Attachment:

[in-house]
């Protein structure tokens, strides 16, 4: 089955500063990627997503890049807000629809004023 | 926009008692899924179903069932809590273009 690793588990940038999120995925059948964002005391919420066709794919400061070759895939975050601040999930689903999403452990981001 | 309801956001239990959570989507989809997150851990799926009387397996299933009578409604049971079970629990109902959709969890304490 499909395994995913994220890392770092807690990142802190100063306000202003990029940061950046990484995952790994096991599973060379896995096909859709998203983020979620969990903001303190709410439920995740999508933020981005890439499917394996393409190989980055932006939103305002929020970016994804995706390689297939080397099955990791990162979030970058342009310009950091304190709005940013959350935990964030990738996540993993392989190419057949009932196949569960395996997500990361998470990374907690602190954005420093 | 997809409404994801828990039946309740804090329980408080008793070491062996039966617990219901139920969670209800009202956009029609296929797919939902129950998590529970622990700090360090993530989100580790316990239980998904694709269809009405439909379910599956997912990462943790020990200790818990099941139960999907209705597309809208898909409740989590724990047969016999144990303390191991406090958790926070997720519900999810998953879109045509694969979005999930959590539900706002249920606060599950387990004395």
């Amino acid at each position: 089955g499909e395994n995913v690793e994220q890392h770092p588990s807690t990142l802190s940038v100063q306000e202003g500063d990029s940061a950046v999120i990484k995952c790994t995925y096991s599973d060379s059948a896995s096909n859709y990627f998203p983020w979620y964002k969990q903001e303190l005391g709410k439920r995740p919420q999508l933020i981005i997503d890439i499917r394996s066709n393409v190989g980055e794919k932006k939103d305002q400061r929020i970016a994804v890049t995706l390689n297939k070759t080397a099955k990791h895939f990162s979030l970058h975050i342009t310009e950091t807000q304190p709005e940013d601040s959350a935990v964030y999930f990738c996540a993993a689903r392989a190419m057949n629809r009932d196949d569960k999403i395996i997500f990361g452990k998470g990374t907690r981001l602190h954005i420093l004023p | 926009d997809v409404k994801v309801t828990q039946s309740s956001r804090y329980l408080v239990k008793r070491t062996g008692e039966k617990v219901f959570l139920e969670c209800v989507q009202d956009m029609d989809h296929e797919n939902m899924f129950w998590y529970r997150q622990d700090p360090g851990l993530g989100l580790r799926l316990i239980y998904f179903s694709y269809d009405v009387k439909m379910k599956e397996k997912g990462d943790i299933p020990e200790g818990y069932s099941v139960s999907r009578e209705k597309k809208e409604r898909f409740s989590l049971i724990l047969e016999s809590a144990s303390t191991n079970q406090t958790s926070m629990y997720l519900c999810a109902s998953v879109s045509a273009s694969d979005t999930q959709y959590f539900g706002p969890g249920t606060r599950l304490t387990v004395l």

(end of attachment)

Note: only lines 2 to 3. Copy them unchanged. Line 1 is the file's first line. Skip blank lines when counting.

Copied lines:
């Protein structure tokens, strides 16, 4: 089955500063990627997503890049807000629809004023 | 926009008692899924179903069932809590273009 690793588990940038999120995925059948964002005391919420066709794919400061070759895939975050601040999930689903999403452990981001 | 309801956001239990959570989507989809997150851990799926009387397996299933009578409604049971079970629990109902959709969890304490 499909395994995913994220890392770092807690990142802190100063306000202003990029940061950046990484995952790994096991599973060379896995096909859709998203983020979620969990903001303190709410439920995740999508933020981005890439499917394996393409190989980055932006939103305002929020970016994804995706390689297939080397099955990791990162979030970058342009310009950091304190709005940013959350935990964030990738996540993993392989190419057949009932196949569960395996997500990361998470990374907690602190954005420093 | 997809409404994801828990039946309740804090329980408080008793070491062996039966617990219901139920969670209800009202956009029609296929797919939902129950998590529970622990700090360090993530989100580790316990239980998904694709269809009405439909379910599956997912990462943790020990200790818990099941139960999907209705597309809208898909409740989590724990047969016999144990303390191991406090958790926070997720519900999810998953879109045509694969979005999930959590539900706002249920606060599950387990004395």
């Amino acid at each position: 089955g499909e395994n995913v690793e994220q890392h770092p588990s807690t990142l802190s940038v100063q306000e202003g500063d990029s940061a950046v999120i990484k995952c790994t995925y096991s599973d060379s059948a896995s096909n859709y990627f998203p983020w979620y964002k969990q903001e303190l005391g709410k439920r995740p919420q999508l933020i981005i997503d890439i499917r394996s066709n393409v190989g980055e794919k932006k939103d305002q400061r929020i970016a994804v890049t995706l390689n297939k070759t080397a099955k990791h895939f990162s979030l970058h975050i342009t310009e950091t807000q304190p709005e940013d601040s959350a935990v964030y999930f990738c996540a993993a689903r392989a190419m057949n629809r009932d196949d569960k999403i395996i997500f990361g452990k998470g990374t907690r981001l602190h954005i420093l004023p | 926009d997809v409404k994801v309801t828990q039946s309740s956001r804090y329980l408080v239990k008793r070491t062996g008692e039966k617990v219901f959570l139920e969670c209800v989507q009202d956009m029609d989809h296929e797919n939902m899924f129950w998590y529970r997150q622990d700090p360090g851990l993530g989100l580790r799926l316990i239980y998904f179903s694709y269809d009405v009387k439909m379910k599956e397996k997912g990462d943790i299933p020990e200790g818990y069932s099941v139960s999907r009578e209705k597309k809208e409604r898909f409740s989590l049971i724990l047969e016999s809590a144990s303390t191991n079970q406090t958790s926070m629990y997720l519900c999810a109902s998953v879109s045509a273009s694969d979005t999930q959709y959590f539900g706002p969890g249920t606060r599950l304490t387990v004395l």